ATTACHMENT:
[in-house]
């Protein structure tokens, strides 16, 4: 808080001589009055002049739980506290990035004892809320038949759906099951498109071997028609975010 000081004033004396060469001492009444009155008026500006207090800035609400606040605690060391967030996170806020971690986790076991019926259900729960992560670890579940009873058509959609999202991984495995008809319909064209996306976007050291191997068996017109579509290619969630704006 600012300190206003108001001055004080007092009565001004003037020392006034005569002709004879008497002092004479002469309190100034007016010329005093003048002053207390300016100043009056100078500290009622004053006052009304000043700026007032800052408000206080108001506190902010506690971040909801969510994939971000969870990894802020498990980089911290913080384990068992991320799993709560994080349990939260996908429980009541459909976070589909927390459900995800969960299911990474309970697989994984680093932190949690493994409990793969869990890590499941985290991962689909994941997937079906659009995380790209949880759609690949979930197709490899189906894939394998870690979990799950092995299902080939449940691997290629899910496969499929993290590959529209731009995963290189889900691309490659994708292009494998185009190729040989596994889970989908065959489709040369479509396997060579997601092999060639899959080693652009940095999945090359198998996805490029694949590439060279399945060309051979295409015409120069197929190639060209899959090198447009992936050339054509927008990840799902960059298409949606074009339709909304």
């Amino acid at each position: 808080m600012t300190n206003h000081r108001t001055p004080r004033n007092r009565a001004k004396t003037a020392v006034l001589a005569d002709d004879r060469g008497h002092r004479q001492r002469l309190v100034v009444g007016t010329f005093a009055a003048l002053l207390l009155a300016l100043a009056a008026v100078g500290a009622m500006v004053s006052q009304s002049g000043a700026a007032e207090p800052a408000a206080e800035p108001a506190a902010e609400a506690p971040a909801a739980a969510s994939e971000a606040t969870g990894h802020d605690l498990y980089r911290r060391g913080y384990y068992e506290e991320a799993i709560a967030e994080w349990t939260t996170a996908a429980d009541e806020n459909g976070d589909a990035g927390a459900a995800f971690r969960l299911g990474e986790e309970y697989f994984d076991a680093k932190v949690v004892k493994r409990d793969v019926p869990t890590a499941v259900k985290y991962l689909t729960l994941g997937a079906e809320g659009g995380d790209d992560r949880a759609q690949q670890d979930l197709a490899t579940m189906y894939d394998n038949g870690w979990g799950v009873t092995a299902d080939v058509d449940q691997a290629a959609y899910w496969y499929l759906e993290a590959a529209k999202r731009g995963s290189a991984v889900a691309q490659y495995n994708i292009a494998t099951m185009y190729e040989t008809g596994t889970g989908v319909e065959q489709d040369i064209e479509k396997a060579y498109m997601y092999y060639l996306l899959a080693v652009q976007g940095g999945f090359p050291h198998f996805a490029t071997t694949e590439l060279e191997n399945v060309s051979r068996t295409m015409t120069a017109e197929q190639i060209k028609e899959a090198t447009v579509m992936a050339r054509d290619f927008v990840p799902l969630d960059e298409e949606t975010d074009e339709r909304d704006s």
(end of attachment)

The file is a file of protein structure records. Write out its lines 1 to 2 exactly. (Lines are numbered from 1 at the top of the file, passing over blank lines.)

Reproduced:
[in-house]
């Protein structure tokens, strides 16, 4: 808080001589009055002049739980506290990035004892809320038949759906099951498109071997028609975010 000081004033004396060469001492009444009155008026500006207090800035609400606040605690060391967030996170806020971690986790076991019926259900729960992560670890579940009873058509959609999202991984495995008809319909064209996306976007050291191997068996017109579509290619969630704006 600012300190206003108001001055004080007092009565001004003037020392006034005569002709004879008497002092004479002469309190100034007016010329005093003048002053207390300016100043009056100078500290009622004053006052009304000043700026007032800052408000206080108001506190902010506690971040909801969510994939971000969870990894802020498990980089911290913080384990068992991320799993709560994080349990939260996908429980009541459909976070589909927390459900995800969960299911990474309970697989994984680093932190949690493994409990793969869990890590499941985290991962689909994941997937079906659009995380790209949880759609690949979930197709490899189906894939394998870690979990799950092995299902080939449940691997290629899910496969499929993290590959529209731009995963290189889900691309490659994708292009494998185009190729040989596994889970989908065959489709040369479509396997060579997601092999060639899959080693652009940095999945090359198998996805490029694949590439060279399945060309051979295409015409120069197929190639060209899959090198447009992936050339054509927008990840799902960059298409949606074009339709909304």